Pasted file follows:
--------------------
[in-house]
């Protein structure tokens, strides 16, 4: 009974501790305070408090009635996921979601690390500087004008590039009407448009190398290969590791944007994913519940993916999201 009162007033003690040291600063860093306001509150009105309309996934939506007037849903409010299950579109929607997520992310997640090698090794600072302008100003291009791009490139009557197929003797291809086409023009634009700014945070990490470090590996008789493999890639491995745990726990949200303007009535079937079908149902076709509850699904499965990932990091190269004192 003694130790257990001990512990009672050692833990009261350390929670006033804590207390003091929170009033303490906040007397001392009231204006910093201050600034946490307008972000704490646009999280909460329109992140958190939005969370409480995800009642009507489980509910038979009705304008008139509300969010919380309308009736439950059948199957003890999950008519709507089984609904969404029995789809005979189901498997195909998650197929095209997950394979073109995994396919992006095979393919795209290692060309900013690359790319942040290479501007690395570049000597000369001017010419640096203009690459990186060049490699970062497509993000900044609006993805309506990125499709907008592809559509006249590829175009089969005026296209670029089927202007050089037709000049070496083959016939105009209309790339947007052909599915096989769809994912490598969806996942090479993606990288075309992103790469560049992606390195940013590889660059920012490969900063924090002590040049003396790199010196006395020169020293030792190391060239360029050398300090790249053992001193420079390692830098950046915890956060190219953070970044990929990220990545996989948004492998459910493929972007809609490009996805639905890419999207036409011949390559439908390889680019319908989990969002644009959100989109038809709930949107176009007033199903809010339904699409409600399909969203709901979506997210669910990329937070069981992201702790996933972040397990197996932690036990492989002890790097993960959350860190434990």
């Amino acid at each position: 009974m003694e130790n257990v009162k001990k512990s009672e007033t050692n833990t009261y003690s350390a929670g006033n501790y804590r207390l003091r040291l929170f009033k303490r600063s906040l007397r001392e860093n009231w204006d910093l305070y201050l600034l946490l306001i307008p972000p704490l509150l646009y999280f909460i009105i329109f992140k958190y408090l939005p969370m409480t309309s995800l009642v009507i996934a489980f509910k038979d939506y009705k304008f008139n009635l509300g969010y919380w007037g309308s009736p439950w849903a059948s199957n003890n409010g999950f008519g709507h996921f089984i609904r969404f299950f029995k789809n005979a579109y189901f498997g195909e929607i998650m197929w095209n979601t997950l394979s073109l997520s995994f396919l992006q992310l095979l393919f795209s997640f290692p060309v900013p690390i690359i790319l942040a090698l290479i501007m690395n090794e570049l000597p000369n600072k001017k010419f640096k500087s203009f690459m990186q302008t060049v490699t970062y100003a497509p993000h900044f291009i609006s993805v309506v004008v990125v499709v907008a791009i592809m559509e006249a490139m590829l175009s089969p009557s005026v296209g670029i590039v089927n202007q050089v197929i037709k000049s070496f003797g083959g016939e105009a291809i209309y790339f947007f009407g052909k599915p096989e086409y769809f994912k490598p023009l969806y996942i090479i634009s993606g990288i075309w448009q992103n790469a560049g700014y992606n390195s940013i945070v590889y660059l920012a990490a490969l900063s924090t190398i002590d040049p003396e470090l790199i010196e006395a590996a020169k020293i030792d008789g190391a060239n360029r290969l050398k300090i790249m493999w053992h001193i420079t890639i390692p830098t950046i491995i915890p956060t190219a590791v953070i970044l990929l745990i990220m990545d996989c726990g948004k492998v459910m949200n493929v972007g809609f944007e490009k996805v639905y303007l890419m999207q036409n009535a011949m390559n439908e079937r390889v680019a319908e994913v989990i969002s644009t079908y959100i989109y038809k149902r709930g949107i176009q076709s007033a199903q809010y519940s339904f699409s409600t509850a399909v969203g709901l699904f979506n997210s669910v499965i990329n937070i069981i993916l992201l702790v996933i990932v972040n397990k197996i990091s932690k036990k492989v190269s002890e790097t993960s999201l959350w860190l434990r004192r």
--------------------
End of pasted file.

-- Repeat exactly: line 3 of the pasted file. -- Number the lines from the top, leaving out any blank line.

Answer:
């Amino acid at each position: 009974m003694e130790n257990v009162k001990k512990s009672e007033t050692n833990t009261y003690s350390a929670g006033n501790y804590r207390l003091r040291l929170f009033k303490r600063s906040l007397r001392e860093n009231w204006d910093l305070y201050l600034l946490l306001i307008p972000p704490l509150l646009y999280f909460i009105i329109f992140k958190y408090l939005p969370m409480t309309s995800l009642v009507i996934a489980f509910k038979d939506y009705k304008f008139n009635l509300g969010y919380w007037g309308s009736p439950w849903a059948s199957n003890n409010g999950f008519g709507h996921f089984i609904r969404f299950f029995k789809n005979a579109y189901f498997g195909e929607i998650m197929w095209n979601t997950l394979s073109l997520s995994f396919l992006q992310l095979l393919f795209s997640f290692p060309v900013p690390i690359i790319l942040a090698l290479i501007m690395n090794e570049l000597p000369n600072k001017k010419f640096k500087s203009f690459m990186q302008t060049v490699t970062y100003a497509p993000h900044f291009i609006s993805v309506v004008v990125v499709v907008a791009i592809m559509e006249a490139m590829l175009s089969p009557s005026v296209g670029i590039v089927n202007q050089v197929i037709k000049s070496f003797g083959g016939e105009a291809i209309y790339f947007f009407g052909k599915p096989e086409y769809f994912k490598p023009l969806y996942i090479i634009s993606g990288i075309w448009q992103n790469a560049g700014y992606n390195s940013i945070v590889y660059l920012a990490a490969l900063s924090t190398i002590d040049p003396e470090l790199i010196e006395a590996a020169k020293i030792d008789g190391a060239n360029r290969l050398k300090i790249m493999w053992h001193i420079t890639i390692p830098t950046i491995i915890p956060t190219a590791v953070i970044l990929l745990i990220m990545d996989c726990g948004k492998v459910m949200n493929v972007g809609f944007e490009k996805v639905y303007l890419m999207q036409n009535a011949m390559n439908e079937r390889v680019a319908e994913v989990i969002s644009t079908y959100i989109y038809k149902r709930g949107i176009q076709s007033a199903q809010y519940s339904f699409s409600t509850a399909v969203g709901l699904f979506n997210s669910v499965i990329n937070i069981i993916l992201l702790v996933i990932v972040n397990k197996i990091s932690k036990k492989v190269s002890e790097t993960s999201l959350w860190l434990r004192r």